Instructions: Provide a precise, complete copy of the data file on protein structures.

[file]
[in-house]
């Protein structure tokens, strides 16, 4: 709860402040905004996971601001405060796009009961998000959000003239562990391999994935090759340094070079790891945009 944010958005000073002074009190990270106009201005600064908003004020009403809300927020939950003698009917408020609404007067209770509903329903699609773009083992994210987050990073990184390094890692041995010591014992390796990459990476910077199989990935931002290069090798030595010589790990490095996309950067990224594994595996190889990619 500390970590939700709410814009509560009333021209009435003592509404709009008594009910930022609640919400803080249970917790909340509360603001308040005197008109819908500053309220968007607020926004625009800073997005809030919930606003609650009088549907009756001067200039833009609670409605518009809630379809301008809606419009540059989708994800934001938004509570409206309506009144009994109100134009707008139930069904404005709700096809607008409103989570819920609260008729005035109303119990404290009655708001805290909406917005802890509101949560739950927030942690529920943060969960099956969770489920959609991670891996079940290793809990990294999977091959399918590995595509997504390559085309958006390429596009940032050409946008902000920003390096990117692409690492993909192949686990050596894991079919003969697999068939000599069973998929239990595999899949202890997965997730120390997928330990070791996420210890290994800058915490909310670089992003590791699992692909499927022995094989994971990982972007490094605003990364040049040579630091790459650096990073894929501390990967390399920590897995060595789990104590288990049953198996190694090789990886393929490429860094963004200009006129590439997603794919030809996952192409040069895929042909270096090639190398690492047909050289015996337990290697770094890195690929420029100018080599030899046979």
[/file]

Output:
[in-house]
């Protein structure tokens, strides 16, 4: 709860402040905004996971601001405060796009009961998000959000003239562990391999994935090759340094070079790891945009 944010958005000073002074009190990270106009201005600064908003004020009403809300927020939950003698009917408020609404007067209770509903329903699609773009083992994210987050990073990184390094890692041995010591014992390796990459990476910077199989990935931002290069090798030595010589790990490095996309950067990224594994595996190889990619 500390970590939700709410814009509560009333021209009435003592509404709009008594009910930022609640919400803080249970917790909340509360603001308040005197008109819908500053309220968007607020926004625009800073997005809030919930606003609650009088549907009756001067200039833009609670409605518009809630379809301008809606419009540059989708994800934001938004509570409206309506009144009994109100134009707008139930069904404005709700096809607008409103989570819920609260008729005035109303119990404290009655708001805290909406917005802890509101949560739950927030942690529920943060969960099956969770489920959609991670891996079940290793809990990294999977091959399918590995595509997504390559085309958006390429596009940032050409946008902000920003390096990117692409690492993909192949686990050596894991079919003969697999068939000599069973998929239990595999899949202890997965997730120390997928330990070791996420210890290994800058915490909310670089992003590791699992692909499927022995094989994971990982972007490094605003990364040049040579630091790459650096990073894929501390990967390399920590897995060595789990104590288990049953198996190694090789990886393929490429860094963004200009006129590439997603794919030809996952192409040069895929042909270096090639190398690492047909050289015996337990290697770094890195690929420029100018080599030899046979």